By A U Asif, IndianMuslims.INFO, June 23, 2006
Aligarh continues to be tense even after over two months. Indefinite curfew is enforced there since April 6 following the eruption of communal riots. It has claimed 12 lives so far.
It all started with a dispute over hanging decorations outside a temple constructed on the land of Masjid Memaran in Dahi Wali Gali of the Old City. Half a dozen persons were killed and dozens injured in the subsequent riots. Triloki, son of BJP MLA Deoki Nandan Kori was also found dead in the riots and then mistaken as a Muslim and buried by the local Police as an unidentified Muslim. Later, after demand his body was exhumed, identified and cremated.
Local Muslims got registered FIR in the Police Station concerned. A few persons, including those associated with the BJP were named in it. The time rolled by but the Police remained inactive despite the continued tension. Meanwhile, curfew relaxed in parts and rotation in seven Police Stations of Aligarh in the first week of May.
Later, two unidentified motorcyclists shot dead two persons—Raju Kumar, a Samosewaala and Raman Gupta, a chemist—in two separate incidents on May 19 and 22. Later, again on May 28 O P Gupta, a local BJP leader, too became a victim to the bullets of the unidentified motorcyclists. Incidentally, all the three killed were accused in the April 6 riot FIR for instigating the communal riots.
Then in the subsequent riots two persons belonging to the minority community was lynched by the agitating mob on the same night of May 28. Since then the curfew that was relaxed but not lifted, was full-fledged enforced again there.
Till date there is neither reduction of tension, nor relaxation in curfew. As a result, the tension is growing and the number of those being detained by the Police is increasing. It is causing harassment to the weaker sections, particularly Muslims. Some are arrested for violating the norms of Curfew by going to the streets in search of some work. They all are labourers and depend upon daily wages.
As is well known, Aligarh is famous for its locks, besides the internationally renowned Aligarh Muslim University (AMU). Over 6,000 manufacturing units of locks are found here. Even after the entry of the Chinese locks into India, they are more or less in demand in different parts of the country.
Incidentally, all these units are located in the Curfew-bound areas of Kotwali, Banna Devi, Gandhi Park, Delhi Gate and Sansi Gate. Therefore, they all are locked since April 6. About 25,000 employees work in these 6,000 units. Almost 30 per cent of the products are exported. The annual turnover of the lock industry in Aligarh is Rs 200 crore.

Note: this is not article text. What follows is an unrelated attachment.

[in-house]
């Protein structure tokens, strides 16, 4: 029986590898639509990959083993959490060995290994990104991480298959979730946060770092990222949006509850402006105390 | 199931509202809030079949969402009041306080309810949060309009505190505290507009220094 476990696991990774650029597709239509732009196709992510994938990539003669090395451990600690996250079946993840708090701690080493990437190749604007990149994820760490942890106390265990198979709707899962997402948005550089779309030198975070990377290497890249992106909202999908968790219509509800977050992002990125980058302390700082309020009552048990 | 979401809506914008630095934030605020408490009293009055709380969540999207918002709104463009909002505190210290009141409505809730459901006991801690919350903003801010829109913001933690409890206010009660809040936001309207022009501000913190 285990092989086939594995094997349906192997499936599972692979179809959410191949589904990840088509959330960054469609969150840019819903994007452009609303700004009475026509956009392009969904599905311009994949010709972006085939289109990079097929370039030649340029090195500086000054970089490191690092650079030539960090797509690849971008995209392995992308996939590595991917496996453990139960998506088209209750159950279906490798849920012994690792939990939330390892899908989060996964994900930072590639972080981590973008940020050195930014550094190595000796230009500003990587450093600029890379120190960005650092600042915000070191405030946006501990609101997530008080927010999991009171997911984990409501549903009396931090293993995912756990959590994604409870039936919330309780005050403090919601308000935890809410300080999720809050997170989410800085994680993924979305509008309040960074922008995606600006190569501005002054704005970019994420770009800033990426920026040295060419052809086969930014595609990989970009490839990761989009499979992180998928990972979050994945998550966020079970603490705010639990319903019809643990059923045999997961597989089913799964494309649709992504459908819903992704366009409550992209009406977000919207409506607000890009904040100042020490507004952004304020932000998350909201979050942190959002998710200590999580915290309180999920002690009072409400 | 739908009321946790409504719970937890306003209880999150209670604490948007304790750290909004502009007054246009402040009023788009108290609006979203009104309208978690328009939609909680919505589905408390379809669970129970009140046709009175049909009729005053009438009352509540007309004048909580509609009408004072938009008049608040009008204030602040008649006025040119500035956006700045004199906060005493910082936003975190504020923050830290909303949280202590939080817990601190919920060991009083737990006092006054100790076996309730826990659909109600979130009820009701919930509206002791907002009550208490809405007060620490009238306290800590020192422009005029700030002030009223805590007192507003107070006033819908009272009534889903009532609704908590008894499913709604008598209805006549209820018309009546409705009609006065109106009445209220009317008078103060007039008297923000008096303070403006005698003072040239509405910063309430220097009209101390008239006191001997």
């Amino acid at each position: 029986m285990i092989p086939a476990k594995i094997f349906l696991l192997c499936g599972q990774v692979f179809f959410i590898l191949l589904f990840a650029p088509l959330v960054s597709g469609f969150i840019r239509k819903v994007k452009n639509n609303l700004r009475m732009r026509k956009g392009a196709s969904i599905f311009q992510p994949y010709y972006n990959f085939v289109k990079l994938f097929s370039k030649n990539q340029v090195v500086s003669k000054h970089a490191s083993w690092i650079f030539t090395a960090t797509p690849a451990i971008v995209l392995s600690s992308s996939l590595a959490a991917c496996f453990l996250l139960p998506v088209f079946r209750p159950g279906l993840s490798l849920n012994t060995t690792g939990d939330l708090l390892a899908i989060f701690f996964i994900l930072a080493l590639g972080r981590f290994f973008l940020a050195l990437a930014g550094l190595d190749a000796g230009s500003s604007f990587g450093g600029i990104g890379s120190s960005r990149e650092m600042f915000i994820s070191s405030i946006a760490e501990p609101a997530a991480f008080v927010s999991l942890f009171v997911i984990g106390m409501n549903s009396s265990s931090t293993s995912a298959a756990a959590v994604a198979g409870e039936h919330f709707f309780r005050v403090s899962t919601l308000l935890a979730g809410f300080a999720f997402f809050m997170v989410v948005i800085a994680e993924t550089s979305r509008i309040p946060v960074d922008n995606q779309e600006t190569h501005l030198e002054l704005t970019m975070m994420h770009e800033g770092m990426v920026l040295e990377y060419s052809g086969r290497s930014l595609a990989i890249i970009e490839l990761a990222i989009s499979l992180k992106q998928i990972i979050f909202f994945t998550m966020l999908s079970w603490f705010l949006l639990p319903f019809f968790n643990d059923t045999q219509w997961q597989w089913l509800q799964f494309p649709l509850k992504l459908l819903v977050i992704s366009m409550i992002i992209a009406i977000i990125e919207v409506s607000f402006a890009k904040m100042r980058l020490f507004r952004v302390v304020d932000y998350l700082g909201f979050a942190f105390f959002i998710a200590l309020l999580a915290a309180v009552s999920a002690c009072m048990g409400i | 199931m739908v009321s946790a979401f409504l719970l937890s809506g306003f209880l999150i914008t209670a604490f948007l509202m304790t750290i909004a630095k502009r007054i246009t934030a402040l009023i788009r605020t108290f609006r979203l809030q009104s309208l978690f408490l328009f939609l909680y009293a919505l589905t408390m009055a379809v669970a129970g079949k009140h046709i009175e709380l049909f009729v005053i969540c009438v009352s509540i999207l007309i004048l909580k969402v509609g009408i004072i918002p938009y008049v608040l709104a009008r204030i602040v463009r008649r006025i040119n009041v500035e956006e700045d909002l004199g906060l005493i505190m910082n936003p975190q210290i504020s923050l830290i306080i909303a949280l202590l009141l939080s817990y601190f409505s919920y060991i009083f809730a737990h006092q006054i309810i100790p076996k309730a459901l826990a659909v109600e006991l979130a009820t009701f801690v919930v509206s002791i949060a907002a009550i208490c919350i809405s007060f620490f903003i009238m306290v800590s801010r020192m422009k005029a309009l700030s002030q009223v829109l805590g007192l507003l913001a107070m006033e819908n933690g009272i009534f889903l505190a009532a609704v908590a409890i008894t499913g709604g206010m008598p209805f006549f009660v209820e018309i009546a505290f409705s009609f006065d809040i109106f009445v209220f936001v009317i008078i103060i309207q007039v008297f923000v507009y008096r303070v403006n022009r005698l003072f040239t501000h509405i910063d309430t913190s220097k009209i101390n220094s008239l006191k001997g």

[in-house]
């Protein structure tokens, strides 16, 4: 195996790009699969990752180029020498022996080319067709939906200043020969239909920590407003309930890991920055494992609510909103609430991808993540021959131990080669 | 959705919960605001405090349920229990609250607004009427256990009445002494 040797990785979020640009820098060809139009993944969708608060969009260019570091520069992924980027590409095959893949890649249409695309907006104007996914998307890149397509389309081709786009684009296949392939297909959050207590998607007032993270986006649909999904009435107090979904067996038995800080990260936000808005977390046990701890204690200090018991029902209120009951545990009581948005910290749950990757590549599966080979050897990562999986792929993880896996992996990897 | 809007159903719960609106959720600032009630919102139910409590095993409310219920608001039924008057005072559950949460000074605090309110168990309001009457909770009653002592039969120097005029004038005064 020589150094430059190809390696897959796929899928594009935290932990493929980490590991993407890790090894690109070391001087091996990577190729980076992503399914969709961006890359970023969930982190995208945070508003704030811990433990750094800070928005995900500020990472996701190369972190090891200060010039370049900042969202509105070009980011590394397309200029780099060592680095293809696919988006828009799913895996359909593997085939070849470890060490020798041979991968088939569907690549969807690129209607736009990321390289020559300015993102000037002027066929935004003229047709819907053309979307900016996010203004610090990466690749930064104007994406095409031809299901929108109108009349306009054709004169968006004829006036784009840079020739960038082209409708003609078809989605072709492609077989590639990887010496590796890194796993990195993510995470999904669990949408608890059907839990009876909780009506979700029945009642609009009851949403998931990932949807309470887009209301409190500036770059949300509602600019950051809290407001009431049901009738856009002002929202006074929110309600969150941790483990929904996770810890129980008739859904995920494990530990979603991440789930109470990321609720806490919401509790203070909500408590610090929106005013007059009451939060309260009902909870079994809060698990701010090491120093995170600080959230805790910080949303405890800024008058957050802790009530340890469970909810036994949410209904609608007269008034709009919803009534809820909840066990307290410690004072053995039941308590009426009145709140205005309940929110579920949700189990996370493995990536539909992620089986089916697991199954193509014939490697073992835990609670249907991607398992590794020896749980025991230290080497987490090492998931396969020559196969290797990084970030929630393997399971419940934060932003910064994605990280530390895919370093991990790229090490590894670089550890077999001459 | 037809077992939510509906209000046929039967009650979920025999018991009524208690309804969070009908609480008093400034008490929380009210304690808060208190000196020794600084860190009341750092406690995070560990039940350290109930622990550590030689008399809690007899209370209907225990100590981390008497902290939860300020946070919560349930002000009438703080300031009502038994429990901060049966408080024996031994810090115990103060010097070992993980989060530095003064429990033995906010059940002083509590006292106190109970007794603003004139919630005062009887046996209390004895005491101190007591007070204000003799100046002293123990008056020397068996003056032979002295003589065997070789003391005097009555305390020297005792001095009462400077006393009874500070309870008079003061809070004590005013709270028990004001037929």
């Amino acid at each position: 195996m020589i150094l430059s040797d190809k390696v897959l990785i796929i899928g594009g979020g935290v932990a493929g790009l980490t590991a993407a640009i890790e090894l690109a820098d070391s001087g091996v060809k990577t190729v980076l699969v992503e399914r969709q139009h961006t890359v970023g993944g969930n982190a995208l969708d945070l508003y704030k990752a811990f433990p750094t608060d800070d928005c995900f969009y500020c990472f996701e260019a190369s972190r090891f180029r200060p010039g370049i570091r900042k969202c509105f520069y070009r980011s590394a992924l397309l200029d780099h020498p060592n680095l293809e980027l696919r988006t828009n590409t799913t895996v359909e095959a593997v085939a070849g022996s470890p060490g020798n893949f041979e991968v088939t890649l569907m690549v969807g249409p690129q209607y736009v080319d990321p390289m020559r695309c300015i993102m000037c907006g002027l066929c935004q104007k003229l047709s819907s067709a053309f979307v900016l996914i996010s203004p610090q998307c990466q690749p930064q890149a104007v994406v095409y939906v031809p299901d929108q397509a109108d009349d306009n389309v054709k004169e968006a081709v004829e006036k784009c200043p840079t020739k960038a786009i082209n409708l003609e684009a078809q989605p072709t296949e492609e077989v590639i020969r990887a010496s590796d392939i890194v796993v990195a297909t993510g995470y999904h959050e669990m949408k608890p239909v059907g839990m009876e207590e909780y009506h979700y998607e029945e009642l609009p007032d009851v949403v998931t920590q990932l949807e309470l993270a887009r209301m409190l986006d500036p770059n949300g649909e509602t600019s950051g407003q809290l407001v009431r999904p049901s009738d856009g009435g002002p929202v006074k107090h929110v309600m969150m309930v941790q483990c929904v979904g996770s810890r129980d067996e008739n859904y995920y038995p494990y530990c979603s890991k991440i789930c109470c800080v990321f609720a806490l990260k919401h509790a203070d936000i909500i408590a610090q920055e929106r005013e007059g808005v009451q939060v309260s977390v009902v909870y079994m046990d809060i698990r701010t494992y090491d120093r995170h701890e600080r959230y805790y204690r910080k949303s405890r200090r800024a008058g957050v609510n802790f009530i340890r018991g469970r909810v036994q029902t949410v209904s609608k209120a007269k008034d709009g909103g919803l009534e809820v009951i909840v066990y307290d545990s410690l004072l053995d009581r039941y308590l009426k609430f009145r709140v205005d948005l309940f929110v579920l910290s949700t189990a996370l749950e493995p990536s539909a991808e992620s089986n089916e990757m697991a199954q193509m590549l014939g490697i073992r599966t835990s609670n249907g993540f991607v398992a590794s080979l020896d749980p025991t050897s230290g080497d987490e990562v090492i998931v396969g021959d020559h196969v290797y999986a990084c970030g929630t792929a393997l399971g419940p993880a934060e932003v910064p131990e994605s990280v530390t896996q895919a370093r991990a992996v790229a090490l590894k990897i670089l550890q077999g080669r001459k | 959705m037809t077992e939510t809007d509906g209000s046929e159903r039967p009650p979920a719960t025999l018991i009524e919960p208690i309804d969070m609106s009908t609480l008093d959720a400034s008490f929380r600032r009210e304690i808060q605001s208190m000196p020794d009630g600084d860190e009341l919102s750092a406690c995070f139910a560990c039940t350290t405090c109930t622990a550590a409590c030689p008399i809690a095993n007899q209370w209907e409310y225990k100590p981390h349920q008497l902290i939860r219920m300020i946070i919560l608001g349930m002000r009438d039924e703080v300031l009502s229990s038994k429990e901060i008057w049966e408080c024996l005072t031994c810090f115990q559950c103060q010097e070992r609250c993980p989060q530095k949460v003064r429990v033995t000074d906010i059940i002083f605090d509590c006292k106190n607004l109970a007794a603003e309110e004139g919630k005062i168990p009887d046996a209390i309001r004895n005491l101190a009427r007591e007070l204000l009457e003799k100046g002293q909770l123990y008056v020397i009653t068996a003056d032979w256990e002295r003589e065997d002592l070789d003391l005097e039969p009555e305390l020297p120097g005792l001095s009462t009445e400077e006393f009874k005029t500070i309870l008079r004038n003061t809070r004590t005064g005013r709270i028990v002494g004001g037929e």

Says Bua Singh, Dirctor General Police, UP: "We will only lift the curfew after the motorcycle shooters are caught. Our Special Task Force team is on the run and we expect a quick result."
The motorcyclists must be identified and caught so that the culprits might be punished. But so far as the matter of bringing Aligarh to normalcy is concerned, it may not serve the purpose fully. The continuing tension has got its roots in the construction of a temple on the land of a mosque.
The local senior citizens belonging to both the communities would have to come forward. In this context, some Muslim organizations like the All India Milli Council, having credibility and confidence in the society, can play a role in coordinating them.
So far as the local Police is concerned, it could not take up the case properly. That’s why the case is still pending since the incident of April 6. The state government can’t shirk its responsibility just by suspending the Aligarh city SP S K Verma and Additional District Magistrate Satya Bhan and terming the shooting down of the three accused persons in the April 6 riots FIR as the retaliatory killing.
Apart from these facts, it can’t be denied that the Sangh Parivar has again begun spreading its tentacles in raising issues that have potential in widening the gap and creating tension and mistrust in the two communities. The alleged involvement of a few local BJP men confirms this.
It is quite clear that the BJP has its eyes concentrated upon the ensuing assembly polls in Uttar Pradesh next year. Its main aim is how to polarise the Hindu votes. But surprisingly, the Mulayam Singh government doesn’t seem to be serious in countering the Sangh Parivar’s moves.
Article courtsey of Institue of Objective Studies, New Delhi.